We’ll say that also.
DAVID MACKENZIE (director, co-scriptwriter)
I’ve just spoken to Alastair and asked what it was like being directed by a brother – what’s it like directing a brother?
I’ve done it quite a lot. I think the first film I ever made when I was 14 or so, I was directing him – he’d have been eleven. I made a couple of shorts with him, and also he he’s been kicking around with this project for a long time, so it wasn’t difficult at all. He didn’t need any special treatment.
So the relationship was professional rather than fraternal?
A bit of fraternal crept in at whatever point it was necessary. It’s obviously easier working with my brother than with people that I don’t know quite as well as him, so that all helps as well.
And if somebody knew only the title and the fact that the film starred Alastair, what would you tell them to expect?
Well, they should get a ride. The film takes characters to new places, and hopefully the audience’ll laugh and they’ll wince as they get taken along as well.
Do you see it as a horror film?
It has elements of horror, but it certainly isn’t a full-on, full-out horror film. The idea of is that you expect something nasty to happen all the way through, but the plot keeps on turning around so you’re never quite sure what it is.
There seem to be hints of lots of other films – specifically British comedy-horror of the early sixties.
There are lots of films like that in my mind, I’m a big fan of British films from that period, but I wasn’t consciously trying to emulate that in particular.
And of course The Wicker Man is one that’s being mentioned a lot as a reference point.
Everyone’s really picked up on that, and I wonder why! The sort of paranoid atmosphere, people dancing, the highland landscape, that’s where it comes from, I guess. A remote situation where people have worked out their own culture – audiences ask where are we going to go with this, and they think, Oh God – Wicker Man country! I’m a fan of The Wicker Man, and I’ve worked with Edward Woodward on a short film, but I wasn’t deliberately trying to do a Wicker Man movie.
The film’s director Robin Hardy is currently making a sequel – might you have been interested in handling it?
Almost certainly yes, but I think Robin Hardy deserves the first crack at that one!
Apparently you shot a lot of footage – what was the ratio?
Quite high – a lot of it was useless, but around 100 hours was shot. I had an enormous input in the editing process – the editor and I have worked very closely for a very long time. There’s a lot of fantastic footage, it might make a nice DVD, but it was never all going to make it into a film that runs at 92 minutes!
So were you wary of trying to do too much with your first film?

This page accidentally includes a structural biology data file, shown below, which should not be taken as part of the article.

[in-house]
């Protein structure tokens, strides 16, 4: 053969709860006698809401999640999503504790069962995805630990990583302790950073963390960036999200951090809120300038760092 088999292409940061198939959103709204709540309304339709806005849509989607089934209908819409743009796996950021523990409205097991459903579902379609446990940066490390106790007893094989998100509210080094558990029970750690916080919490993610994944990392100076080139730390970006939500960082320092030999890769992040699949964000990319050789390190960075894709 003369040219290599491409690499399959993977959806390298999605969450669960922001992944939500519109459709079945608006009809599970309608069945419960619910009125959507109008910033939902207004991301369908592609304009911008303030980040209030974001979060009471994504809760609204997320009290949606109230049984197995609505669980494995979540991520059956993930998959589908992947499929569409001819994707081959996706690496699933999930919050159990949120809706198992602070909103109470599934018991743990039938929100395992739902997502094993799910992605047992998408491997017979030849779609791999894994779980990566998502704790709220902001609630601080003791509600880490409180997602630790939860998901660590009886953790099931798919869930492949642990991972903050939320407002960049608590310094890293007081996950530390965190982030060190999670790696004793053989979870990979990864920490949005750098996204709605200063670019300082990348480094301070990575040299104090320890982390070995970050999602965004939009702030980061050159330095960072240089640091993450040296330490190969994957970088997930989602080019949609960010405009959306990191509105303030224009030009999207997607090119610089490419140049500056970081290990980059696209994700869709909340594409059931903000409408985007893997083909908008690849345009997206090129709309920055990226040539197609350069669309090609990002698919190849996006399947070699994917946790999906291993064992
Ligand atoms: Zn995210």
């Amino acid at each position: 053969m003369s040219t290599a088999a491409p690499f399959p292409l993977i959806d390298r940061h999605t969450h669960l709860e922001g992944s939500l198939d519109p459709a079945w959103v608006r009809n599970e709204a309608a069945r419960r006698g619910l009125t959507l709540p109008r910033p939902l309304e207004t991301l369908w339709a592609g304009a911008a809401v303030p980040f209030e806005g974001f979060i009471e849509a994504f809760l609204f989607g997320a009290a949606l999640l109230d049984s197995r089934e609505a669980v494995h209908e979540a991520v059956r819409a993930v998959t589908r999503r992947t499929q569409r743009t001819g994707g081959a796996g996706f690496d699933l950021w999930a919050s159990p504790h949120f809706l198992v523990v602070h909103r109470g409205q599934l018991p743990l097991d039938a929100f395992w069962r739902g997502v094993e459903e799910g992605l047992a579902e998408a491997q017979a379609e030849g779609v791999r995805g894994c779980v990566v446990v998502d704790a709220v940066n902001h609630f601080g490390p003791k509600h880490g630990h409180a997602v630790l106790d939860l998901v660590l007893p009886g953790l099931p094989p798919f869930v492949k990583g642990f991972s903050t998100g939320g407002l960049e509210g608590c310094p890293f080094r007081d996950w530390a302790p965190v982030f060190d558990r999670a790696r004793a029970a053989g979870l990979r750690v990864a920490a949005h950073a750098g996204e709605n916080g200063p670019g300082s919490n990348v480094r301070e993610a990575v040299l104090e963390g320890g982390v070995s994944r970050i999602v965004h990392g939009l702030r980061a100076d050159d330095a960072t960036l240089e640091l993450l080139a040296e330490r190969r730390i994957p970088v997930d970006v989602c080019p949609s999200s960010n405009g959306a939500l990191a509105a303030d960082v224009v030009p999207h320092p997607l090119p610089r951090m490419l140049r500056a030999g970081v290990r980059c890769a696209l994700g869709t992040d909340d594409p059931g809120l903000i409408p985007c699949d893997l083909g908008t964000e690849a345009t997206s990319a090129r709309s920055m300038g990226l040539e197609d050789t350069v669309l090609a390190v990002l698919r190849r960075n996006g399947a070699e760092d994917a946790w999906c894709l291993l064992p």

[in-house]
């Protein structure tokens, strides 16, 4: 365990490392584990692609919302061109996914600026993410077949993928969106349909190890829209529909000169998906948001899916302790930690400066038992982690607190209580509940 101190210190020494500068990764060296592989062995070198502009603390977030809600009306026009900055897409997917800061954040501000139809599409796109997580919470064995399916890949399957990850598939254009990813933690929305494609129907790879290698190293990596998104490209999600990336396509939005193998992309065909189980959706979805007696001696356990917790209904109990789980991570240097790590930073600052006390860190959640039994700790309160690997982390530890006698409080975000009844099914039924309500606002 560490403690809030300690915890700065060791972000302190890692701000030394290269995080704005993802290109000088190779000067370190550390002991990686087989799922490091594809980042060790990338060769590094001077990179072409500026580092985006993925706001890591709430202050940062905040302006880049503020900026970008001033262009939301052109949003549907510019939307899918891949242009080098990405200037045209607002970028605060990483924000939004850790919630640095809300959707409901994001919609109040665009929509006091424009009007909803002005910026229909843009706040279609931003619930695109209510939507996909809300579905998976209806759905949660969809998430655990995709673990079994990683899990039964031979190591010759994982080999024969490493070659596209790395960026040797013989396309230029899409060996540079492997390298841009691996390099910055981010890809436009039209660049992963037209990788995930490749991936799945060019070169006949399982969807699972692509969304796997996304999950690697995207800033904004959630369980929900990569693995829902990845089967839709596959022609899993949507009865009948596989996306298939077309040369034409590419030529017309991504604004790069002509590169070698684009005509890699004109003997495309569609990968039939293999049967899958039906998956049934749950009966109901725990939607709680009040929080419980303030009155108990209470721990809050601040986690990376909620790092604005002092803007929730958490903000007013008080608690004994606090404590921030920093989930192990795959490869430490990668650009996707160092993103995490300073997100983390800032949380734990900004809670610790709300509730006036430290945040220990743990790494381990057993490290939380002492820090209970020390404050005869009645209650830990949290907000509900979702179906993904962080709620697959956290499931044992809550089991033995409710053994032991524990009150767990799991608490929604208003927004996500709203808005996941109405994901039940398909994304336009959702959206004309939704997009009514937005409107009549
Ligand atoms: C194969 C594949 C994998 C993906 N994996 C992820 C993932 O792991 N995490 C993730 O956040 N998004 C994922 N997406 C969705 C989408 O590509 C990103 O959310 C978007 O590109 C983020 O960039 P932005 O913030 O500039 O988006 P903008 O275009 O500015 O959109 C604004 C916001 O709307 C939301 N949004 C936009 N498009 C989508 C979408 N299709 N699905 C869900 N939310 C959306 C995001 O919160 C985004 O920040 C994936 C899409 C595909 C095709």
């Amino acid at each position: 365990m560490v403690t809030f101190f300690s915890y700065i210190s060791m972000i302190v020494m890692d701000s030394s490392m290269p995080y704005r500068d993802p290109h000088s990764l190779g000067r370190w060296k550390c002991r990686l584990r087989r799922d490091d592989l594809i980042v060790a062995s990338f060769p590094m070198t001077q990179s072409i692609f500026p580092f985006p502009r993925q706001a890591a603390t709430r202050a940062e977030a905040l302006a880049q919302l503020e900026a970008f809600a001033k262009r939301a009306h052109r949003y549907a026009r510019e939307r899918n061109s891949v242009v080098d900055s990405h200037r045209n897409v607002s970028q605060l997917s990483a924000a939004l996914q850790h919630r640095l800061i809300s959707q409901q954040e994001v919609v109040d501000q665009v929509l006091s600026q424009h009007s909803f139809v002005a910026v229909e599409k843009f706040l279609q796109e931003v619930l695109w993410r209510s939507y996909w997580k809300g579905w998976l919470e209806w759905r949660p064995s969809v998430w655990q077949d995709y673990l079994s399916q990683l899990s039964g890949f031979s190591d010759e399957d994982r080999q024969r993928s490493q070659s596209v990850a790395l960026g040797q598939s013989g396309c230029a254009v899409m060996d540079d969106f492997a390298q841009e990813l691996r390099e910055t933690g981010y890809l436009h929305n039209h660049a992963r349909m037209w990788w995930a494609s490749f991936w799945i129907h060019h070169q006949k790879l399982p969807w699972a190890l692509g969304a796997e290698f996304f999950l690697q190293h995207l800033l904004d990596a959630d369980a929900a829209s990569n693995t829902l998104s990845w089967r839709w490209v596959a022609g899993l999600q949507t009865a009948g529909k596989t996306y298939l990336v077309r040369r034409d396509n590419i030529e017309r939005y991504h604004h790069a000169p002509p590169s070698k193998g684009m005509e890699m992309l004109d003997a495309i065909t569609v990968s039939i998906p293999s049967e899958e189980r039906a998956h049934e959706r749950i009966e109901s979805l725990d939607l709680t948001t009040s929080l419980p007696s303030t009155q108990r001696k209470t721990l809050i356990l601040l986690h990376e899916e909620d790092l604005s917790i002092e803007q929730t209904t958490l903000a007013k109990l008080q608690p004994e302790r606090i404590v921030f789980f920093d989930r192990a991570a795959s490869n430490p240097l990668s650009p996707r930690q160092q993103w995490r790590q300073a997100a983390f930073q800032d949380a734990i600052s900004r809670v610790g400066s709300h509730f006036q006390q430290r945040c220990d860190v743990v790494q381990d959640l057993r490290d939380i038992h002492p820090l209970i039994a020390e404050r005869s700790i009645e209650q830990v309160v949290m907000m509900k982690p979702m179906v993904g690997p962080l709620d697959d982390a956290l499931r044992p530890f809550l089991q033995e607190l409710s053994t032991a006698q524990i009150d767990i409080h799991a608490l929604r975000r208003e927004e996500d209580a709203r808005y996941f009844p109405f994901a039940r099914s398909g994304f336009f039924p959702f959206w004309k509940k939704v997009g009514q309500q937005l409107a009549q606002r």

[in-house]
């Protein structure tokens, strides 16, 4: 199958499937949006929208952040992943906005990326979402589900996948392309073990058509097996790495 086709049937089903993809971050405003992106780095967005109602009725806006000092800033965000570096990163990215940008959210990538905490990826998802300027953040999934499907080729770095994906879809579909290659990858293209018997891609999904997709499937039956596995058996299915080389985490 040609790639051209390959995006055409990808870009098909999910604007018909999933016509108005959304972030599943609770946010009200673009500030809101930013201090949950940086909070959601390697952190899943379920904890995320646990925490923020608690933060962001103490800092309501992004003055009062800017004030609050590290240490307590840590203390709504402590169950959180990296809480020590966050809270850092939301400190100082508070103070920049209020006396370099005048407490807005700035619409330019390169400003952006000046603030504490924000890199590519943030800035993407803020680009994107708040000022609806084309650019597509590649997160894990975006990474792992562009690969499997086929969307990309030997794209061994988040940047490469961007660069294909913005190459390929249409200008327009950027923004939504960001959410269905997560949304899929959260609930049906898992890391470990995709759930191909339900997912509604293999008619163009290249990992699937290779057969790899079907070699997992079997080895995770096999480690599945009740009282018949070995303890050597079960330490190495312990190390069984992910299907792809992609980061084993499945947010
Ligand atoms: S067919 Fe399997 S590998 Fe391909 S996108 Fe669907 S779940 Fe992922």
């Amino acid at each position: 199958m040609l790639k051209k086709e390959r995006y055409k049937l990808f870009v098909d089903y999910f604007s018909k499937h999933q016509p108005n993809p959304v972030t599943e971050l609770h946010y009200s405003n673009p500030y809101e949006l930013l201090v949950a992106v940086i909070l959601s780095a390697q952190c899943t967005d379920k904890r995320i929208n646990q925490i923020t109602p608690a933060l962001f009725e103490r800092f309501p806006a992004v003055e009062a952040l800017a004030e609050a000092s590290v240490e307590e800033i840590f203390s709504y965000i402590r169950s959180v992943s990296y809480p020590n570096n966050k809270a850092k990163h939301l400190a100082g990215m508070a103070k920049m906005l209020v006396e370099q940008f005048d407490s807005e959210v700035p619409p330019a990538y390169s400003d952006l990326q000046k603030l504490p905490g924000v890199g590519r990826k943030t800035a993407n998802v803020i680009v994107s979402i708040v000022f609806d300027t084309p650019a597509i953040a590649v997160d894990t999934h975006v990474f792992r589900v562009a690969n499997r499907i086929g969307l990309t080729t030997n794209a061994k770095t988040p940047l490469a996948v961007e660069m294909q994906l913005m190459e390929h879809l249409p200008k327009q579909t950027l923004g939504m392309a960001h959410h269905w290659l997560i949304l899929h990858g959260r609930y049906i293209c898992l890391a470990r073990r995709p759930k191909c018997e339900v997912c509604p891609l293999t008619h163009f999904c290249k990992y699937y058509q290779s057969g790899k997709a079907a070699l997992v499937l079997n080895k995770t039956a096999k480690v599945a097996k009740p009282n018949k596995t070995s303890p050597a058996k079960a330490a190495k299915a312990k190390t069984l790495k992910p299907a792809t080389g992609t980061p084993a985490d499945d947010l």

I wasn’t especially trying to impress – if I was going to criticise myself, I’d say perhaps there are too many ideas in there to handle, but what the hell, it’s worth having a stab at it. I don’t know whether that’s a ‘first film problem’ of not, but this film for me – it wasn’t a very big budget – so it was the chance to play around, and be a little bit anarchic with what was going on.
And of course the advent of foot&mouth disease caused problems during the shoot – to what extent did you try to use this to your advantage as a restriction to work against?
Part of the process with making film is that you roll with the material and roll with what’s going on. I think there’s a certain flavour of the film that wouldn’t have been there if we hadn’t been faced with these environmental factors.
And the script is semi-improvised – to what extent is this a Mike Leigh type project?
Far less than Mike Leigh but a little bit more than nothing. We worked with a script, but when some things came along we took advantage of it, which is how the characters emerged. In the past I’ve done short films, and many of the best lines have come from the cast on the day – and they never get a credit for it, so I thought I’d do that here.
How did Jarvis Cocker get involved on the soundtrack?
The Pastels are mates with Jarvis, and we were looking for somebody to do this particular song who had a very distinctive voice, and The Pastels had the great idea to approach Jarvis. I was well up for it, and thankfully so he was he.
Jarvis doesn’t actually appear on screen, but we see the Pastels – in drag!
I needed some villagers for that party scene, and I quite like the idea of reprising their songs at the end in that context – they looked like they’d fit in to some kind of weird, anarchic community.
You now have two films in the can, are you ready to bask in the limelight?
I’m rather nervous, and I’ve got to get cracking on my next project, so it’s all kicking off at the same time – the old ‘buses’ thing. I should be grateful for being able to make two films which don’t have the world’s happiest endings – I don’t feel as though they’ve been compromised by the brutal process of making the movies.
Many people struggle to make one film, you have two at once – what’s the secret?
I’ve been banging away at it a long time, and it just so happens that the two projects are coming together at the same time.
And what’s next?
It’s a film called Asylum.
A remake of the 1972 horror film?
No, the novel by Patrick MacGrath. I’m not sure about that title now, given the political connotations at the moment. we might have to come up with something slightly different.
You’ve also been working with Zentropa Films of Denmark.
The Danes have got a healthy film culture, and arguably one of the best Scottish films ever made – Breaking the Waves – was made by Lars Von Trier anyway. But there are only 5 million people in Denmark, and they’re moving more into English-language films, which a lot of European countries are having to do – Scotland and Denmark are roughly similar populations and latitudes. There are obviously a lot of cultural differences, but there are enough cultural similarities that the Danes can express their voice through Scotland, in a way.
6th May 2003
by Neil Young